Now in my opinion the authors postulate far too much for several reasons, most of which is due to an underlying hidden reliance on a materialistic explanation for consciousness. Their conclusions ignore the changes in chi channels of the body and purification of the five elements, as well as the opening of the chakras and kundalini and all sorts of other phenomena that happen in the course of spiritual work and which lead to various states of altered consciousness. These don't happen to the physical body but to the inner etheric body. Granted there are touch points to the phsyical body, but how much of the correspondence runs both ways? We must be careful in our conclusions.

This work ignores gong-fu phenomena such as the yang shen body double, levitation, and other superpowers that don't involve that area of the brain. If we are not careful with our thought, it reduces religious experience, and cultivation experience, to something entirely physical ... and the implication is that consciousness itself is just a physical process in the ultimate sense. The very idea that every aspect of your conscious experience could be reduced to neurophysiological processes is ignorant of the principle that chi and consciousness, at the highest stages of the cultivation path, are not interlinked as they are at the levels of ordinary experience and the lowest levels of the path. And via the chicken-versus-the-egg scenario, it sheds no light on whether pure spiritual or mental practice in turn develops that region as well.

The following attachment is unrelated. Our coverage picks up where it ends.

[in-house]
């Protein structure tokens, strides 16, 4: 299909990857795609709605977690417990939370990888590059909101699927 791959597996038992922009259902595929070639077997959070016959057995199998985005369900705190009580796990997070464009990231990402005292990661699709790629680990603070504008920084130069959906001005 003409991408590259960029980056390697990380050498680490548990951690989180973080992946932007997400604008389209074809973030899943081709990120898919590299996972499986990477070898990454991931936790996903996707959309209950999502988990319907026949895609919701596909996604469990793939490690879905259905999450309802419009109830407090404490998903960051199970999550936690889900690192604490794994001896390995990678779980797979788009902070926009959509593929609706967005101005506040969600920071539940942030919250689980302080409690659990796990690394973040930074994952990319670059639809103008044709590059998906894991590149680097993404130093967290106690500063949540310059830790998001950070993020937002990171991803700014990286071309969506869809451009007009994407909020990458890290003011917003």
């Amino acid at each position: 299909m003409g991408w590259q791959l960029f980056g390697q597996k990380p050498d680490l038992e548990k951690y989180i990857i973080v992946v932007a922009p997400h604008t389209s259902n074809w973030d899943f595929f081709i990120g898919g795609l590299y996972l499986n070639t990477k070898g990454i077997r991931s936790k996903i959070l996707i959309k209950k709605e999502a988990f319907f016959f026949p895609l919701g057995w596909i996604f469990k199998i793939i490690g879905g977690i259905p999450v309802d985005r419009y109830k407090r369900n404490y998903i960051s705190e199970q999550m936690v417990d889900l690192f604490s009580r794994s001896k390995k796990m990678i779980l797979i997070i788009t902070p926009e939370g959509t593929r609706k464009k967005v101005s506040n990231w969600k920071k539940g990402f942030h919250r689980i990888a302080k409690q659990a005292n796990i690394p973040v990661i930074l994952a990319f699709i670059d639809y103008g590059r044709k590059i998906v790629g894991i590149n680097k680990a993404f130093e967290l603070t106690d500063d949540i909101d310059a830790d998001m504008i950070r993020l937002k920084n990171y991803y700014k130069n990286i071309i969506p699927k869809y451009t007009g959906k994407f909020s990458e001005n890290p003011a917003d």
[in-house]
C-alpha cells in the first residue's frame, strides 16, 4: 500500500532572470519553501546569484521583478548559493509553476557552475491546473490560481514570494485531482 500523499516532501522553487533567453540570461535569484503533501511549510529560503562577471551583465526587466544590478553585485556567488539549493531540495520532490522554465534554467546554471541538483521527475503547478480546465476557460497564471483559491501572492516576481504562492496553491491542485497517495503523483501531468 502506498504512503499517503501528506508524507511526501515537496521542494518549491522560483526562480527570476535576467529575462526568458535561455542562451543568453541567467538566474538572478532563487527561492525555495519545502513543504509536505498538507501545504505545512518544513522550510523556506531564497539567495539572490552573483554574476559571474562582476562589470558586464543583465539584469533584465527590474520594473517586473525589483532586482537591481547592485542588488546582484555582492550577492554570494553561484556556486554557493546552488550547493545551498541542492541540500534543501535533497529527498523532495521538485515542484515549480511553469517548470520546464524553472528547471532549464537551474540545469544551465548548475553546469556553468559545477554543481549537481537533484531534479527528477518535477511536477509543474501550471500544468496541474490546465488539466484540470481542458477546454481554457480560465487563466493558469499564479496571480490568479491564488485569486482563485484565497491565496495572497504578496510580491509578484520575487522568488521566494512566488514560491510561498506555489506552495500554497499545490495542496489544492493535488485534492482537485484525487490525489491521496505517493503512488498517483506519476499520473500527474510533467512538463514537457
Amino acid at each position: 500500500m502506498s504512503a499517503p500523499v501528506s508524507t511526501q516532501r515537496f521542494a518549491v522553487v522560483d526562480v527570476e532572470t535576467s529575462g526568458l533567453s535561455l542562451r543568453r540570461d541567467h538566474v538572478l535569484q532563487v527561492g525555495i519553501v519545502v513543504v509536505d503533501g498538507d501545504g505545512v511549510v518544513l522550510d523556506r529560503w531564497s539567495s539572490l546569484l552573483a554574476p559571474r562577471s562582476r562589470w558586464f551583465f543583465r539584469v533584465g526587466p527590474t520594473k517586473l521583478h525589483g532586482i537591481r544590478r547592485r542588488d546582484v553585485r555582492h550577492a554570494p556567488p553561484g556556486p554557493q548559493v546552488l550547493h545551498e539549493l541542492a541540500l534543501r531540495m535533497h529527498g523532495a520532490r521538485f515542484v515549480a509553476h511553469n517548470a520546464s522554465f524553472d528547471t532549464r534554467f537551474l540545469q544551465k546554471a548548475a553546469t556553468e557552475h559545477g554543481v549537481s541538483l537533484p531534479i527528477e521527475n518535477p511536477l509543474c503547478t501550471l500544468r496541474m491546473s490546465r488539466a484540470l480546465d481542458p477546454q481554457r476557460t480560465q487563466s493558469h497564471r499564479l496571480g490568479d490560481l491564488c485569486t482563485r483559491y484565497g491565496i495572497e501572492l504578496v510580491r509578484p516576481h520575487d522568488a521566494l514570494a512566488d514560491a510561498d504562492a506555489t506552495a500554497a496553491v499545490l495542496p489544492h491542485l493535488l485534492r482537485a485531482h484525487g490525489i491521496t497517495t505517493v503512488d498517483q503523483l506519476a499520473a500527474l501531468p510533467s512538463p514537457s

On the road of spiritual cultivation, you try to cultivate a pure spiritual illumination that leaves behind the physical body and material world. The God Module hypothesis doesn't even come close to touching upon this realm, so its conclusion cannot extend past its small horizons. When you can achieve this type of spiritual illumination, can it still have another existence? If you think so, then where does the effect of the body end? yes, science can help find out. If you think not, then why do all the sages of countless different religions say attachment to the body should be discarded?